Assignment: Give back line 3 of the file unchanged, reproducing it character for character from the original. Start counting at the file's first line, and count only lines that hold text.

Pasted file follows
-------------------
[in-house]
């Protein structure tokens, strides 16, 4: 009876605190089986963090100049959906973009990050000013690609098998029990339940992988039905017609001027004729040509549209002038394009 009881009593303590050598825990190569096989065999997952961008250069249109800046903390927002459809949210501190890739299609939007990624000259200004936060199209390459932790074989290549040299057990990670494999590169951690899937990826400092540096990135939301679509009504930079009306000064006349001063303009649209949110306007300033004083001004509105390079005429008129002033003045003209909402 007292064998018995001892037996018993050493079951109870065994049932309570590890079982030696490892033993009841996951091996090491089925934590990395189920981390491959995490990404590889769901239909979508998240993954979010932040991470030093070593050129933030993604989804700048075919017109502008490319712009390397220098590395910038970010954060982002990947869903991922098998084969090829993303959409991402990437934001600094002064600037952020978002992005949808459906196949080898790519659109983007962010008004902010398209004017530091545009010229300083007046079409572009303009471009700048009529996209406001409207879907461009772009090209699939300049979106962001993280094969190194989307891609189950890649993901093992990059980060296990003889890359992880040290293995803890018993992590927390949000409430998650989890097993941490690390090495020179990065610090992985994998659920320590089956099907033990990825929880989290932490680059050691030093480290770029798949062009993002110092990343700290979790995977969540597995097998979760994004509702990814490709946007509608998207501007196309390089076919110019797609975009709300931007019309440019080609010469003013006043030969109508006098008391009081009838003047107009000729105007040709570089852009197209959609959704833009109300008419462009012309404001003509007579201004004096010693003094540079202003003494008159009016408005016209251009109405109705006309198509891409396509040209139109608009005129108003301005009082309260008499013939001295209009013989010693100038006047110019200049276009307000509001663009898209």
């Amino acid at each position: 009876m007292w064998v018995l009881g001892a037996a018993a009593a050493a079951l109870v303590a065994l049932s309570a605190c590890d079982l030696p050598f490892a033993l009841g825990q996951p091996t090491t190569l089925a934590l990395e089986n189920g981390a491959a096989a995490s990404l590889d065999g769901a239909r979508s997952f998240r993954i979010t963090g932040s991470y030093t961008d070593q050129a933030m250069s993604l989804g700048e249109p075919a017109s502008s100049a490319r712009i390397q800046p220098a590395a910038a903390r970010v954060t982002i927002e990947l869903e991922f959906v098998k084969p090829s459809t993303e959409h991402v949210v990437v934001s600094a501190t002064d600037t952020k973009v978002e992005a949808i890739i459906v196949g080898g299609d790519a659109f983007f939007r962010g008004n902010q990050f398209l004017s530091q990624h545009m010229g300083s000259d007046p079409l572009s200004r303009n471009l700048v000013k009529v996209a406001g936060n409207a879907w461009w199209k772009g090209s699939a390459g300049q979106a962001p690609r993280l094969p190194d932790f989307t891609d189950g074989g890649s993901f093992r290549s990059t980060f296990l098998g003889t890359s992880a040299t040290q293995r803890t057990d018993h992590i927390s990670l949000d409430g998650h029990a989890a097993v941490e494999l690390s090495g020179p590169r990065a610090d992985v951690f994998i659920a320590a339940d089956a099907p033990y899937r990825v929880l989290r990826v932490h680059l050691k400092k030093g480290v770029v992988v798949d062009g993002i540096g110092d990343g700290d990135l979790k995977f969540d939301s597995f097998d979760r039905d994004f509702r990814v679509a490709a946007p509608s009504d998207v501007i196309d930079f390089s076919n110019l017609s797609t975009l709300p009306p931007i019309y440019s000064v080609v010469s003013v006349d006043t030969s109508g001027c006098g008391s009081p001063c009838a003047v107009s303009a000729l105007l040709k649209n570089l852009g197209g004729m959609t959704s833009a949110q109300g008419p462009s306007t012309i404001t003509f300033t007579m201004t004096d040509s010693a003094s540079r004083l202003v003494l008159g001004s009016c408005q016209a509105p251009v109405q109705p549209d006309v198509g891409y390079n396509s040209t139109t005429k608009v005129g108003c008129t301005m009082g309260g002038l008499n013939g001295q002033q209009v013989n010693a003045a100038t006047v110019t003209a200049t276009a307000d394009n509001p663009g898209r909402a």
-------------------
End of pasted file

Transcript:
């Amino acid at each position: 009876m007292w064998v018995l009881g001892a037996a018993a009593a050493a079951l109870v303590a065994l049932s309570a605190c590890d079982l030696p050598f490892a033993l009841g825990q996951p091996t090491t190569l089925a934590l990395e089986n189920g981390a491959a096989a995490s990404l590889d065999g769901a239909r979508s997952f998240r993954i979010t963090g932040s991470y030093t961008d070593q050129a933030m250069s993604l989804g700048e249109p075919a017109s502008s100049a490319r712009i390397q800046p220098a590395a910038a903390r970010v954060t982002i927002e990947l869903e991922f959906v098998k084969p090829s459809t993303e959409h991402v949210v990437v934001s600094a501190t002064d600037t952020k973009v978002e992005a949808i890739i459906v196949g080898g299609d790519a659109f983007f939007r962010g008004n902010q990050f398209l004017s530091q990624h545009m010229g300083s000259d007046p079409l572009s200004r303009n471009l700048v000013k009529v996209a406001g936060n409207a879907w461009w199209k772009g090209s699939a390459g300049q979106a962001p690609r993280l094969p190194d932790f989307t891609d189950g074989g890649s993901f093992r290549s990059t980060f296990l098998g003889t890359s992880a040299t040290q293995r803890t057990d018993h992590i927390s990670l949000d409430g998650h029990a989890a097993v941490e494999l690390s090495g020179p590169r990065a610090d992985v951690f994998i659920a320590a339940d089956a099907p033990y899937r990825v929880l989290r990826v932490h680059l050691k400092k030093g480290v770029v992988v798949d062009g993002i540096g110092d990343g700290d990135l979790k995977f969540d939301s597995f097998d979760r039905d994004f509702r990814v679509a490709a946007p509608s009504d998207v501007i196309d930079f390089s076919n110019l017609s797609t975009l709300p009306p931007i019309y440019s000064v080609v010469s003013v006349d006043t030969s109508g001027c006098g008391s009081p001063c009838a003047v107009s303009a000729l105007l040709k649209n570089l852009g197209g004729m959609t959704s833009a949110q109300g008419p462009s306007t012309i404001t003509f300033t007579m201004t004096d040509s010693a003094s540079r004083l202003v003494l008159g001004s009016c408005q016209a509105p251009v109405q109705p549209d006309v198509g891409y390079n396509s040209t139109t005429k608009v005129g108003c008129t301005m009082g309260g002038l008499n013939g001295q002033q209009v013989n010693a003045a100038t006047v110019t003209a200049t276009a307000d394009n509001p663009g898209r909402a």